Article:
A home service contract should not be considered a replacement for homeowner's insurance. Where homeowner’s insurance protects the consumer from external forces like storms and fire and theft, home service contracts protect consumers from the unanticipated, and sometimes very expensive

cost of normal wear and tear on systems and appliances in the home. In short, the industry’s services "were born out of the need for household repair that was not in the scope of homeowner insurance."


Repair needs for home appliances and service systems are actually quite predictable. According to the National Association of Realtors®, within the next 12 months, there is a 60 percent chance that a key system in your home, such as the furnace, air conditioner or major appliance will fail, and the cost of the repair will average $900. Sometimes, it can be considerably more than that. For example, according to analysts, HVAC systems "are often some of the most expensive to repair and replace for homeowners and make up one of the primary draws for homeowners purchasing home warranty coverage."


A recent survey by the National Foundation for Credit Counseling showed that a majority of Americans (64 percent) did not have enough cash on hand to handle a $1,000 emergency expense, much less one costing $3,500. Service contracts are not intended to eliminate these household repair expenses but help mitigate them and make them easier to manage. By paying a budgeted annual fee of between $350 and $600, along with a service call charge that usually ranges from $50 to $100 (depending on the area of the country), consumers can avoid the potentially crippling cost of a major system failure. And they are assured access to local plumbers, electricians and other technicians who are licensed and qualified to make the repair.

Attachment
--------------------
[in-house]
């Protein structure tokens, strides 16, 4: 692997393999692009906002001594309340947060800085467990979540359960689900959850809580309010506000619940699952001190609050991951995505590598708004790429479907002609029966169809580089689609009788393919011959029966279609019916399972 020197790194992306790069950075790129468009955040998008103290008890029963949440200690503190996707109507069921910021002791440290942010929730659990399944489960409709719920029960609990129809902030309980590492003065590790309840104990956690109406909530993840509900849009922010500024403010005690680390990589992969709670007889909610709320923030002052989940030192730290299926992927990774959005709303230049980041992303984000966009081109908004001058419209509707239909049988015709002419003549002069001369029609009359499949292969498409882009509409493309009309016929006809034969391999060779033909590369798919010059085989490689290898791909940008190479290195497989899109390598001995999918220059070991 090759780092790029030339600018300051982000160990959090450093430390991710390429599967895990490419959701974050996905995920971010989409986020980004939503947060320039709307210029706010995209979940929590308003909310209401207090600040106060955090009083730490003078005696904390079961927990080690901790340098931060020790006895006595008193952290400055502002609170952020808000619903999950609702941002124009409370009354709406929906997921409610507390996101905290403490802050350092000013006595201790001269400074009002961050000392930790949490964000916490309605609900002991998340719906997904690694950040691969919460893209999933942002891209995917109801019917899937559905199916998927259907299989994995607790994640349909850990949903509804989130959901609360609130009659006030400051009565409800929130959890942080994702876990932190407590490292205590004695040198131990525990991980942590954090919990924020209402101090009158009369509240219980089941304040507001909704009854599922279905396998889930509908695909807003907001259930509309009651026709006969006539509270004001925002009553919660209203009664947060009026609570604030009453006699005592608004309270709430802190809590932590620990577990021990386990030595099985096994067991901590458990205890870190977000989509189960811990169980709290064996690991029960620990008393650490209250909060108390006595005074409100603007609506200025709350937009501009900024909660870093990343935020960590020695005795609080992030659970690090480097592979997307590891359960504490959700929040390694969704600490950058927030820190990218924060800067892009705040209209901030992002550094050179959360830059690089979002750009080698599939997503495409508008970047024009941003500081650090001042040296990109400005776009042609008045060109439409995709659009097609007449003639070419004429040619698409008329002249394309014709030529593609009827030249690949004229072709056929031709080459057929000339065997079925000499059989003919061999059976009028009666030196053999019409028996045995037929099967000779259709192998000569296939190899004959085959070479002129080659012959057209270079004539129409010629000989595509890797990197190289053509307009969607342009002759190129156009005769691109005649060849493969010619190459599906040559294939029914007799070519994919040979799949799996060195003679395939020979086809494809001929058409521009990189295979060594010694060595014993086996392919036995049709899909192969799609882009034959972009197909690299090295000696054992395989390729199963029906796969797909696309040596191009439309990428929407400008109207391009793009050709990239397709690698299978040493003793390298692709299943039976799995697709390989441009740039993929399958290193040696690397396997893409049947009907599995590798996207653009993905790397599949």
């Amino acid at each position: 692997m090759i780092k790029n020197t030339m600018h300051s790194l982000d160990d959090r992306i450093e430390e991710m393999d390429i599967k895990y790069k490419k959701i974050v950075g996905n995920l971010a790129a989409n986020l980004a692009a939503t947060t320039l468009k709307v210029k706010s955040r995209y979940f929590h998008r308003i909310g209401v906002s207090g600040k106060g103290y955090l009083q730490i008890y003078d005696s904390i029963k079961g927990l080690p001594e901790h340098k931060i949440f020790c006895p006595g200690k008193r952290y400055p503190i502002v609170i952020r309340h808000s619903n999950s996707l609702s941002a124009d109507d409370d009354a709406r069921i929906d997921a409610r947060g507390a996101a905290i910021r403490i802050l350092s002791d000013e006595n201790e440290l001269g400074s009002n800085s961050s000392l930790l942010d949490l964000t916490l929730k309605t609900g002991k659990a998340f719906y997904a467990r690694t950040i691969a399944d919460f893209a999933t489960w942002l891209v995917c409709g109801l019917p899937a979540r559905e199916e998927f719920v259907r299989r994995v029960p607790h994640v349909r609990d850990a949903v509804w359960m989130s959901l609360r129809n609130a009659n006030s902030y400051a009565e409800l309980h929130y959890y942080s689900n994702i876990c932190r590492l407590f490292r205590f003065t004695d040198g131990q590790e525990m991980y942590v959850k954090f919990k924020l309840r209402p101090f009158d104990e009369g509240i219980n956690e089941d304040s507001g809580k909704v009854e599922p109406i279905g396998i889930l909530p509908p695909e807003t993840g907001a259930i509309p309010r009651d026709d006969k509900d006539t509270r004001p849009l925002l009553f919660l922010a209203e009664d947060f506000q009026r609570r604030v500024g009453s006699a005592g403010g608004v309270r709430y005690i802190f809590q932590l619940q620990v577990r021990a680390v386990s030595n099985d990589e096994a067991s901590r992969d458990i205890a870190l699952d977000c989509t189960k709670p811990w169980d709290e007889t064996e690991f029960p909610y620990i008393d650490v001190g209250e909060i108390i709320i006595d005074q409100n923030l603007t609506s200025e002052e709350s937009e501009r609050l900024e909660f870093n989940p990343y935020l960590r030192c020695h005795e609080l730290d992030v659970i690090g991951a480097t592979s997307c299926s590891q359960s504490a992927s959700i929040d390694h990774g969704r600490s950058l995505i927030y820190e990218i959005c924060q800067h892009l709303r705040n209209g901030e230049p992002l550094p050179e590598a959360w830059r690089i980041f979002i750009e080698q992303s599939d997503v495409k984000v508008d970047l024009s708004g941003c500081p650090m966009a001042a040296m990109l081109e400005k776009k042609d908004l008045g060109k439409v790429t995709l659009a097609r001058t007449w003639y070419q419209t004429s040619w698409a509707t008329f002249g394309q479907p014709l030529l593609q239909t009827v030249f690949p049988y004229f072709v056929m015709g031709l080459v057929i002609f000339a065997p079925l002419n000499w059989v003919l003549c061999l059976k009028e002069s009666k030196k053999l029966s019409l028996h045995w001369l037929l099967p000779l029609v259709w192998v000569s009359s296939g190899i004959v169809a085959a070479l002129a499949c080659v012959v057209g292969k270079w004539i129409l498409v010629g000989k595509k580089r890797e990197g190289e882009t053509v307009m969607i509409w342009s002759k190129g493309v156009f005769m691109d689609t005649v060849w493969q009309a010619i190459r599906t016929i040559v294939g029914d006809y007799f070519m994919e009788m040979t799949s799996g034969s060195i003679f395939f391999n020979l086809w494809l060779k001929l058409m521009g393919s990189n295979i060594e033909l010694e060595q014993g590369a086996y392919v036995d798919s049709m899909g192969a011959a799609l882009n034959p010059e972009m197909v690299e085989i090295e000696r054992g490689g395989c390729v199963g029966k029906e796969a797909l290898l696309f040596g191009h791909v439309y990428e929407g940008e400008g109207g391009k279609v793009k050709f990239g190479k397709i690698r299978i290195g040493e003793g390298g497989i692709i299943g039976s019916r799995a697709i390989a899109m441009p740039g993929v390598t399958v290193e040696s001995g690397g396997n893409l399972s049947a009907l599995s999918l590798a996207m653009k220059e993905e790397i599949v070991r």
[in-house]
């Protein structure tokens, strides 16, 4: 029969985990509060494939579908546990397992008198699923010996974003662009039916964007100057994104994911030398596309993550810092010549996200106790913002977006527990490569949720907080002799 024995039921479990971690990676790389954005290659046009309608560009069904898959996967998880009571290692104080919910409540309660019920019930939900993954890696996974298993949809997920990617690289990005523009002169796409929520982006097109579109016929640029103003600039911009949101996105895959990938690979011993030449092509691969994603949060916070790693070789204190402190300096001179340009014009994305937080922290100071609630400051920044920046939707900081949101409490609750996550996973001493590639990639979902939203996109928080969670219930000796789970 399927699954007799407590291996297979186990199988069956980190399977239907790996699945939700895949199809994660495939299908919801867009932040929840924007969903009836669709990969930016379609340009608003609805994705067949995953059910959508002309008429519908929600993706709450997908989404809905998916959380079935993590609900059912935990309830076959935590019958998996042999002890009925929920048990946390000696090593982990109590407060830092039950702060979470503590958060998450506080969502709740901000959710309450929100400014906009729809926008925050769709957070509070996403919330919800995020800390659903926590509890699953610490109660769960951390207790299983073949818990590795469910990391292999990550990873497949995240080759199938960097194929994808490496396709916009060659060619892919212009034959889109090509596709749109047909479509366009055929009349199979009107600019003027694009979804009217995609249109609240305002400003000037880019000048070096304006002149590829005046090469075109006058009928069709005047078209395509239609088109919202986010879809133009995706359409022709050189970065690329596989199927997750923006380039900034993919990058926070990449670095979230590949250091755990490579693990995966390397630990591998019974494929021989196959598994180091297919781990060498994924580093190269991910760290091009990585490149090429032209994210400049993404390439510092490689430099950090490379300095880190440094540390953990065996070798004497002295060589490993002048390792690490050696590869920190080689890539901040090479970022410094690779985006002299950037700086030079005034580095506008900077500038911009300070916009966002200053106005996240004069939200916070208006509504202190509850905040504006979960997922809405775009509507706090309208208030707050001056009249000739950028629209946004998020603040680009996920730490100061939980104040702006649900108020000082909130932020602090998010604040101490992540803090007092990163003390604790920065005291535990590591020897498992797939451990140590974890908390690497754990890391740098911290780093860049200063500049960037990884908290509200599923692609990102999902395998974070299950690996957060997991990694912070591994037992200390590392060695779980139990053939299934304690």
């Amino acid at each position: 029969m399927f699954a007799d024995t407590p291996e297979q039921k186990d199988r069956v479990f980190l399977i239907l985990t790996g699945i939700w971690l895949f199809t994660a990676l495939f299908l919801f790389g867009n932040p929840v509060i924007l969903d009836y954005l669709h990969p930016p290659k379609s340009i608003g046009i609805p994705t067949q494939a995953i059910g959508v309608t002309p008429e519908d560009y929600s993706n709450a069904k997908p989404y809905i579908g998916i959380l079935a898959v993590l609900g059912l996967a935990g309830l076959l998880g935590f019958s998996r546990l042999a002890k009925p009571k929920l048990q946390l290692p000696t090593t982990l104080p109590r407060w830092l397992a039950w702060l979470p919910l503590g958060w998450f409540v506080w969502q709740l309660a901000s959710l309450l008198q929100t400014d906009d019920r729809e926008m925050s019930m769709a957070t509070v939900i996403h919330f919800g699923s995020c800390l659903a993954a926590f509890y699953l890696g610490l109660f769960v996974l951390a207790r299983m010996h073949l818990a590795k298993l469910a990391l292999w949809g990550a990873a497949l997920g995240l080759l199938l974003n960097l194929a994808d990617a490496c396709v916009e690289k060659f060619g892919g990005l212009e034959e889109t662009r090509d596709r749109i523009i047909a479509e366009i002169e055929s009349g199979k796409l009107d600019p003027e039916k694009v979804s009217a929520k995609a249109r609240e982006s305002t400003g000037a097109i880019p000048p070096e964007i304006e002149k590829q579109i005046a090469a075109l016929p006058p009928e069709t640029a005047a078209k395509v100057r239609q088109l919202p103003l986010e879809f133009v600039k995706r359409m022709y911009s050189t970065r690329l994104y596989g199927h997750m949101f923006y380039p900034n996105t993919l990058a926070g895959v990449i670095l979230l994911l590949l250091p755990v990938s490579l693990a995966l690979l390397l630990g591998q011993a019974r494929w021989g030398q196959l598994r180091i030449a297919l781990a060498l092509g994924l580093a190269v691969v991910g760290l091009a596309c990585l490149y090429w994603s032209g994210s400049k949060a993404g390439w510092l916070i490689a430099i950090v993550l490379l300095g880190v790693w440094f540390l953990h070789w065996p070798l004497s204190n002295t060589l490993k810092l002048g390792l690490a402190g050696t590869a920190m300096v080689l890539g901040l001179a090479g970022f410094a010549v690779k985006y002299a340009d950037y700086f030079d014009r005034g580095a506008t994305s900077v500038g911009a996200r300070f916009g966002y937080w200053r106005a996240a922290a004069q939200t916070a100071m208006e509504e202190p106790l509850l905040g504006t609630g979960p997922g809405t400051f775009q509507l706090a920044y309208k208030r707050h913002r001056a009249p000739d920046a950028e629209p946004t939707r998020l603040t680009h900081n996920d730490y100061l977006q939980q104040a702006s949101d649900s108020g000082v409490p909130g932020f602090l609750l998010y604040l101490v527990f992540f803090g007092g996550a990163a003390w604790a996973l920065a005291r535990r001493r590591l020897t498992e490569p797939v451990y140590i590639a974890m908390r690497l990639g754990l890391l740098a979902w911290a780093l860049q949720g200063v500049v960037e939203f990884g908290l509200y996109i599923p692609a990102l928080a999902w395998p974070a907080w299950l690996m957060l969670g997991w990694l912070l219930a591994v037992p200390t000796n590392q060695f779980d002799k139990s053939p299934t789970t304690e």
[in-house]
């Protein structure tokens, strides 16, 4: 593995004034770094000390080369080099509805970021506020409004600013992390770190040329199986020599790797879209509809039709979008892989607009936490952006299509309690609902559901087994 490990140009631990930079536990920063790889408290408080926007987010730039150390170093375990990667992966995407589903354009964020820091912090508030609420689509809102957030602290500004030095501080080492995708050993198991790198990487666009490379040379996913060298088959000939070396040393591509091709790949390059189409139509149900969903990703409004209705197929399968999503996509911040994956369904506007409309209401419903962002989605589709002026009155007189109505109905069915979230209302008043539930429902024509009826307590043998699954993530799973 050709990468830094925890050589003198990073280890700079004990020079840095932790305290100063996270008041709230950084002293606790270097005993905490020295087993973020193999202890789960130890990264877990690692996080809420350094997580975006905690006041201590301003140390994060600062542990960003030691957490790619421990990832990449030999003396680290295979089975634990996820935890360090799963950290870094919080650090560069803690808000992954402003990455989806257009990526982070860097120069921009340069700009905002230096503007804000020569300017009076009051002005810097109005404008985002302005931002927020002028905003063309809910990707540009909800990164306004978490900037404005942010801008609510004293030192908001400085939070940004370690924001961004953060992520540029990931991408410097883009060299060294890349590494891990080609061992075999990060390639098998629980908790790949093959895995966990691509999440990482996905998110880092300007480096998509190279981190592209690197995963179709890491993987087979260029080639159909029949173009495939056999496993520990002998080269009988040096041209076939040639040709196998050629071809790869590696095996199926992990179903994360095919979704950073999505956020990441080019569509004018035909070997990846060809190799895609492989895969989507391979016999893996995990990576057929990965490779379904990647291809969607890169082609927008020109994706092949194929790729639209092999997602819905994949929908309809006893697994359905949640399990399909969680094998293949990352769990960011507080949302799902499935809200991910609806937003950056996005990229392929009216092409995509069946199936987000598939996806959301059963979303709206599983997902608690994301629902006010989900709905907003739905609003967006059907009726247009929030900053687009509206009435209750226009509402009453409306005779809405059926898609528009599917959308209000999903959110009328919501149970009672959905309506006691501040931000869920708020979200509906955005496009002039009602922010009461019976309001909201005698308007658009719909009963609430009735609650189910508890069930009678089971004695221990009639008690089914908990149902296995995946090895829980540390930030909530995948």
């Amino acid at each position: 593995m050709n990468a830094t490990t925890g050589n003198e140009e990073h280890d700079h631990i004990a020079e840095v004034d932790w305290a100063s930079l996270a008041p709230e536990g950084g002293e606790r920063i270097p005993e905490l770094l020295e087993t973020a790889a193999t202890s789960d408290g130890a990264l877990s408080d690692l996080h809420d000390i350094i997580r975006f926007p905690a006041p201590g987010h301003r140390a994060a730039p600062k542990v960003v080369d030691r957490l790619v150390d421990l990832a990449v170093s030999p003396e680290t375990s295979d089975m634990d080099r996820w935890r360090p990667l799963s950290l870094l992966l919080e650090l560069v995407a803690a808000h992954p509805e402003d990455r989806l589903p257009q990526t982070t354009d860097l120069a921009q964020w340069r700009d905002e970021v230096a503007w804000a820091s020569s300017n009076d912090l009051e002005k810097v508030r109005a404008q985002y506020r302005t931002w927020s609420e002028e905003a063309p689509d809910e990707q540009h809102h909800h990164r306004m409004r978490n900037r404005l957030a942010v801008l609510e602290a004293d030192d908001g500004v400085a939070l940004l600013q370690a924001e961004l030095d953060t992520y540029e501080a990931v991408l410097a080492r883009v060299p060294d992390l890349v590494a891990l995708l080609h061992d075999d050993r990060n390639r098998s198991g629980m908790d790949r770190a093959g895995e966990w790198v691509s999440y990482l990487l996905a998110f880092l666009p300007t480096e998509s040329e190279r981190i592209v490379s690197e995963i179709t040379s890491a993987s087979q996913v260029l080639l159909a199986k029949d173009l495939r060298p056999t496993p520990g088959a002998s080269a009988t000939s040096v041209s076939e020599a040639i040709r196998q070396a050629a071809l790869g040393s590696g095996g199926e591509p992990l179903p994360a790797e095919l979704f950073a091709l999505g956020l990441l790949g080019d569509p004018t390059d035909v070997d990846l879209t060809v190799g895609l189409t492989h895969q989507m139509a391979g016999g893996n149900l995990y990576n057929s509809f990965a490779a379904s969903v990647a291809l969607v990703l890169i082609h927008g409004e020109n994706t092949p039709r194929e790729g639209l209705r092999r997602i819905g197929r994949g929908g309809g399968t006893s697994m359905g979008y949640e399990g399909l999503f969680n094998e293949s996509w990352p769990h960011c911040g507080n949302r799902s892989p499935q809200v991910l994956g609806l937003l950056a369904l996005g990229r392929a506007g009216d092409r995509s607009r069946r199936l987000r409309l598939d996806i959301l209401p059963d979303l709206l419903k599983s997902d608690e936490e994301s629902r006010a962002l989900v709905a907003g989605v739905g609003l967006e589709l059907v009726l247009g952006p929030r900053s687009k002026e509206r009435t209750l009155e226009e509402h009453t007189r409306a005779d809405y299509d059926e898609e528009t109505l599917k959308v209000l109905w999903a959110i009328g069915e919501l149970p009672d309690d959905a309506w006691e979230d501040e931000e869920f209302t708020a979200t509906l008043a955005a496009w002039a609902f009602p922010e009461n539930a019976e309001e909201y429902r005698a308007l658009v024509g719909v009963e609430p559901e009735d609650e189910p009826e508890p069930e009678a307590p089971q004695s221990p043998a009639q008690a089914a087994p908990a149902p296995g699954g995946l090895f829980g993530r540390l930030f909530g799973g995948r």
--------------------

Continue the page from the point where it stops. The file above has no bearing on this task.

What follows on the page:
You may hear some bad things about home warranties, but they are usually being said by people who didn’t understand how to use them or what they covered in the first place. All home warranties require that the policyholder call the home warranty company first when something goes wrong with an item or system that is covered. The home warranty companies all have contracts with local trades groups and will arrange the dispatch of a qualified person to assess the situation ad recommend a course of action. So, if you have a plumbing problem, you can’t just call Fred the Plumber from the phone book; you have to call the warranty company and make a claim report. They will call Fred the Plumber, if that’s who they work with in your area. If you just called Fred yourself, then don’t expect to get reimbursed for his service; that’s not how these things work.